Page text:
ous report. But there is one other significant passage in the report which refers directly to this Bill. The proposal was made to us to add to the Divorce judges, and this is what we said, unanimously: Another suggestion was made to us that a fourth judge should be appointed to the Probate, Divorce and Admiralty Division, and that the judges of that Division should all take turns in circuit work as far as possible; but, in view of its great difficulties, we are unable to recommend this proposal. So much for the report. It has been ignored to a very large extent. I know that the Attorney-General and the Solicitor-General have said that it is still under consideration, and reference was made in the Gracious Speech from the Throne to the possibility of a further Bill coming forward; but I want to protest again on this occasion, the last, perhaps, on which it will be possible for me to do so, that this is not the right method of dealing with the situation. I know that this Bill has been produced by the Government. Two learned Members of this House, the Attorney-General and the Solicitor-General, are not Members of the Cabinet, and, therefore, I do not suppose that they are responsible for the initiation of the Bill. The Bill has been initiated in the Cabinet, and I observed that, after the Bill had received its Second Reading, a Member of the Cabinet, the Lord Chancellor, speaking in the City of London the other day, used these words: The public do not seem to realise the necessity for the appointment of these judges. I do not know where he got that from. There was not a single Member of the House on the last occasion that did not demand the appointment of more judges, and more than the two provided for in this Bill; but they demanded them for general work. There has been a continuous demand, but all that we have, even when two extra are to be provided for in legislation, is not that they are added permanently, but that they are added temporarily. Even now there is a vacancy on the King's Bench side, and all that has to happen is that the Government shall come to this House and ask this House to resolve that the vacancy shall be filled. The House has never refused the Government that request. Time and again I have heard it suggested that the other side might object, but I have never heard a single Member on the other side challenge the request. They are all anxious that justice should be administered and administered quickly. That, therefore, is the answer to that sentence of the Lord Chancellor's. His next sentence was: Some Members of the House think that the panacea for all the ills is the making or creating of more judges. No Member in his senses has said so. We have said that there are many ills, and that they have to be put right, but one of the crying needs is the appointment of more judges, so as to save time. The third sentence he used was an astonishing one. He said: They do not realise that the number who are fit to sit on the Bench is a very limited one. What right has anybody sitting on the Bench to say that those who are practising before him, who have gone through exactly the same experience, are not as good men as he? I was told in the Temple only to-night by an old and respected member of the Bar, that as long ago as 1900 he heard a judge of the Court of Appeal say to his father, who was one of the greatest judges who ever sat: I agree there ought to be another judge appointed to the King's Bench Division, but there is no one fit to appoint. What has happened with regard to the judges from 1900 up till now—our Pickfords, our Atkins, our Hamiltons our Scruttons? There are quite as many fit to sit on the Bench as have ever been on the Bench before. Is it the view that is to be adopted by those in authority that they and they alone are the people to judge who is fit to sit on the Bench and that there are not people fit to take their places the moment the need arises? I only hope that if it is the Lord Chancellor's song that he will learn to sing another one rather than that of the Lord Chancellor in "Iolanthe": "The law is a true embodiment of everything that is excellent," he seems to say. "It has no single fault or flaw, and I, my Lords, embody the law." Do they realise that there are quite a number of men in this country fit to carry out these duties?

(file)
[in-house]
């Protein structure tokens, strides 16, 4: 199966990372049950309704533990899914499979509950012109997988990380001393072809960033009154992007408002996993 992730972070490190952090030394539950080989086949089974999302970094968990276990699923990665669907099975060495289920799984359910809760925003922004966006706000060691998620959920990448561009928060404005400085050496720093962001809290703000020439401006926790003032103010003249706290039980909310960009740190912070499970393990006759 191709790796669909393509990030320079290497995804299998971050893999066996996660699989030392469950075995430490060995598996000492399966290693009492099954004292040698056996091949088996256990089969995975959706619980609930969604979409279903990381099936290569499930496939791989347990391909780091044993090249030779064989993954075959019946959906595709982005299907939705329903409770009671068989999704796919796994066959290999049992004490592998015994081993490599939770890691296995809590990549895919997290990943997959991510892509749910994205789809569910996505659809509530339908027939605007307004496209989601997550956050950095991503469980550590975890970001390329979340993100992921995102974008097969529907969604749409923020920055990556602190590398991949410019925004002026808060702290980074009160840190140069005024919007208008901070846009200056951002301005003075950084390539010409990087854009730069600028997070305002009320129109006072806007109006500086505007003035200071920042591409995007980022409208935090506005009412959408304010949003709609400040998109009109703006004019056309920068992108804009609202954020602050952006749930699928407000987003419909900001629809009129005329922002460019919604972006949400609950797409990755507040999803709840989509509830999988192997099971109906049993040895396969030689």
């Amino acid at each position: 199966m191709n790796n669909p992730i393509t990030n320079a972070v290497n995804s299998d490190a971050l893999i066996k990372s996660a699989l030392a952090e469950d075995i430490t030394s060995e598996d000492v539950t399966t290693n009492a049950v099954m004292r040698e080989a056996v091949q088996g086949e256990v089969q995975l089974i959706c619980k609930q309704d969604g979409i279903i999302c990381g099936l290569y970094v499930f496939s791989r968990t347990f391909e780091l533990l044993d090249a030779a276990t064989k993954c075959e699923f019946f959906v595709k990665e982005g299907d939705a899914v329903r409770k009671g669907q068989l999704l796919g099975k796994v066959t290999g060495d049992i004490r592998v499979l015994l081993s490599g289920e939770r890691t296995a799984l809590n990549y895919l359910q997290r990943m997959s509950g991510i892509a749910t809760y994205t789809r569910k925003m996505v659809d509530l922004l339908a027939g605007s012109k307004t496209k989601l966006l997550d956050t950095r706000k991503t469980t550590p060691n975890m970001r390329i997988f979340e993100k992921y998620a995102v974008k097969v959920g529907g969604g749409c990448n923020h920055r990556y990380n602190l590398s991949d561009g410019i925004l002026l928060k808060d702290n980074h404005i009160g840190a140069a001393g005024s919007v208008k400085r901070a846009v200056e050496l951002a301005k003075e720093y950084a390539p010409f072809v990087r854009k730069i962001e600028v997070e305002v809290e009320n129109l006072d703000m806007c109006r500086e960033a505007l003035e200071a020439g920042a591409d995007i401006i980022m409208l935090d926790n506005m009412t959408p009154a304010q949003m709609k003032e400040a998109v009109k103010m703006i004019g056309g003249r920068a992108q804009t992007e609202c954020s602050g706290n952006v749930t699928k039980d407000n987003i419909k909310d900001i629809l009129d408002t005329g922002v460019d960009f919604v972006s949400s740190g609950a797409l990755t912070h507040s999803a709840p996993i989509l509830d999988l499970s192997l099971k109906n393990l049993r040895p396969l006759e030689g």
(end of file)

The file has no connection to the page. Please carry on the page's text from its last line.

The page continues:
10.51 p.m.